If your rabbit is starting to learn how to use a litterbox, having multiple litterboxes is another technique you can try. If your rabbit determined to pee/poop along one specific side of their area, you may want to place 2-3 litterboxes along that side to comply and hopefully help them start using the box more. This is especially helpful if another pet often walks in front of their habitat and they feel the need to mark alongside the fencing.
Some extreme examples include using a litterbox or multiple boxes that are large enough to cover 50-60% of their area just to help them learn to make it in the box. Then once they’ve consistently made it in the boxes, you slowly remove some of the boxes they don’t use as much till you’re back down to one or two litterboxes.
If your rabbit is allowed to explore multiple rooms, you may want to include a litterbox in each room if they spend a lot of time there, or if their habitat/home base is on one side of the house and they don’t often make it back to their litterbox.
Once you find out which boxes your rabbit is using frequently or your rabbit starts using certain ones less and less as they feel more at home or that their space is respected, you can remove one at a time until you find a happy medium.
We recommend using paper pellets such as Yesterdays news (½ to 1 inch layer) with a thin to medium layer of hay on top. When changing the litterbox, you can change whichever corner they are frequently peeing in and not necessarily have to change the whole thing like with some other litter types (if you’re using a litter scooper, a solid scoop typically makes less mess than one with slits or holes). Paper pellets are also the best when it comes to absorption and odor control - rabbits really don’t stink unless it’s been a while since their box was changed. Just think if you were stuck in a bathroom where the toilet didn’t flush for days on end!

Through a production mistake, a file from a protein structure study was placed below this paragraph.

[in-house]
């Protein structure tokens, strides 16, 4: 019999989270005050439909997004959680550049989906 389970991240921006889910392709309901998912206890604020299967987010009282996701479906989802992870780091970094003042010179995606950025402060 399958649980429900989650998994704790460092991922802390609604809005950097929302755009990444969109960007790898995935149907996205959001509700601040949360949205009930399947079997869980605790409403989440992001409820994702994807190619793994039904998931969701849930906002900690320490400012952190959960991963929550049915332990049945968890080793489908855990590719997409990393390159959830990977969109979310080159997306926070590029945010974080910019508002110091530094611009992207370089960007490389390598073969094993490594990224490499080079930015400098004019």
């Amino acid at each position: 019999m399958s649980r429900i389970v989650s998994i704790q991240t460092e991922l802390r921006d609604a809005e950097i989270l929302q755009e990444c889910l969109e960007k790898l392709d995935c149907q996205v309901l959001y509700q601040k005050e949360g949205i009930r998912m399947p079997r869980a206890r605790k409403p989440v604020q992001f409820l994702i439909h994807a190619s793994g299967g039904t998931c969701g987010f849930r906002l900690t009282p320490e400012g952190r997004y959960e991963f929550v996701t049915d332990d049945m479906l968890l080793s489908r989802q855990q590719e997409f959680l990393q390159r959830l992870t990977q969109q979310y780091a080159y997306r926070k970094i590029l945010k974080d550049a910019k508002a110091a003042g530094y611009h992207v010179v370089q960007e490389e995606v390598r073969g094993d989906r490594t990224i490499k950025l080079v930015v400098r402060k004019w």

Some rabbits do not like the texture of the pellets, so they may need a thicker layer of hay (but not so much that over half the box is full) or you may need to try a softer litter such as Carefresh or paper shreds. The disadvantage of shredded or fluffy paper is that it can is more easily kicked out of the litterbox, and often sticks to long-haired rabbits.
Most of the time when bunnies are first brought home it takes about 2 weeks for them to settle back into their good litterbox habits, but sometimes it takes 1 to 2 months since it’s dependent on the rabbit and their environment.
Rabbits that were spayed/neutered a few weeks before may take longer to settle in than rabbits who have been spayed/neutered for months or years. Some young rabbits (under 1 year) may be more lax in litterbox habits since they’re still growing, learning, and still in their “teenager” phase.
Some rabbits seem to like using the bathroom on couches or beds. Sometimes they are doing this to be territorial, i.e they smell a cat, dog, or another rabbit and they’re trying to remark their territory, or it could be because they find it absorbant like their own litter. Human’s beds and pillows seem to be a favorite to “claim” too!
There are a few things you can try if they are doing this.
If your rabbit was using the litterbox perfectly and then suddenly or even gradually stopped and there weren’t any changes in their environment, this may indicate a health issue and you should bring them to your rabbit veterinarian for an exam.
Arthritic, senior, and disabled rabbits generally need low entry litterboxes and/or a special set-up to better accommodate their needs.